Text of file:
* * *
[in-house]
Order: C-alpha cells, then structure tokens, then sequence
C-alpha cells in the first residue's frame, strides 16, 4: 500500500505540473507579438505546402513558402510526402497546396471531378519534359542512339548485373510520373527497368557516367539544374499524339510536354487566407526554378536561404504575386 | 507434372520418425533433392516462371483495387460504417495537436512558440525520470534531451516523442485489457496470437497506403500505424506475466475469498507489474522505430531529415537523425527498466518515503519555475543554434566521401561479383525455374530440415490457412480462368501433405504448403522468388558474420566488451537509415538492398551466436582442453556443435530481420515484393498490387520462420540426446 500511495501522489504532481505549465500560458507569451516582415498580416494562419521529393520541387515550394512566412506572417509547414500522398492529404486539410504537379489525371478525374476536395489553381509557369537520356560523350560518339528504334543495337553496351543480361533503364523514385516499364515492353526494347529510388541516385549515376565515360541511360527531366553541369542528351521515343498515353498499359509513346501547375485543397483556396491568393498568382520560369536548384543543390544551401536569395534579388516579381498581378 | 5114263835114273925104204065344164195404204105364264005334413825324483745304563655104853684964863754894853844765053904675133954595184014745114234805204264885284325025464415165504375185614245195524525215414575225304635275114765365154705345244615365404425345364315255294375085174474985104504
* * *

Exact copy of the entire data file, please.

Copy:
[in-house]
Order: C-alpha cells, then structure tokens, then sequence
C-alpha cells in the first residue's frame, strides 16, 4: 500500500505540473507579438505546402513558402510526402497546396471531378519534359542512339548485373510520373527497368557516367539544374499524339510536354487566407526554378536561404504575386 | 507434372520418425533433392516462371483495387460504417495537436512558440525520470534531451516523442485489457496470437497506403500505424506475466475469498507489474522505430531529415537523425527498466518515503519555475543554434566521401561479383525455374530440415490457412480462368501433405504448403522468388558474420566488451537509415538492398551466436582442453556443435530481420515484393498490387520462420540426446 500511495501522489504532481505549465500560458507569451516582415498580416494562419521529393520541387515550394512566412506572417509547414500522398492529404486539410504537379489525371478525374476536395489553381509557369537520356560523350560518339528504334543495337553496351543480361533503364523514385516499364515492353526494347529510388541516385549515376565515360541511360527531366553541369542528351521515343498515353498499359509513346501547375485543397483556396491568393498568382520560369536548384543543390544551401536569395534579388516579381498581378 | 5114263835114273925104204065344164195404204105364264005334413825324483745304563655104853684964863754894853844765053904675133954595184014745114234805204264885284325025464415165504375185614245195524525215414575225304635275114765365154705345244615365404425345364315255294375085174474985104504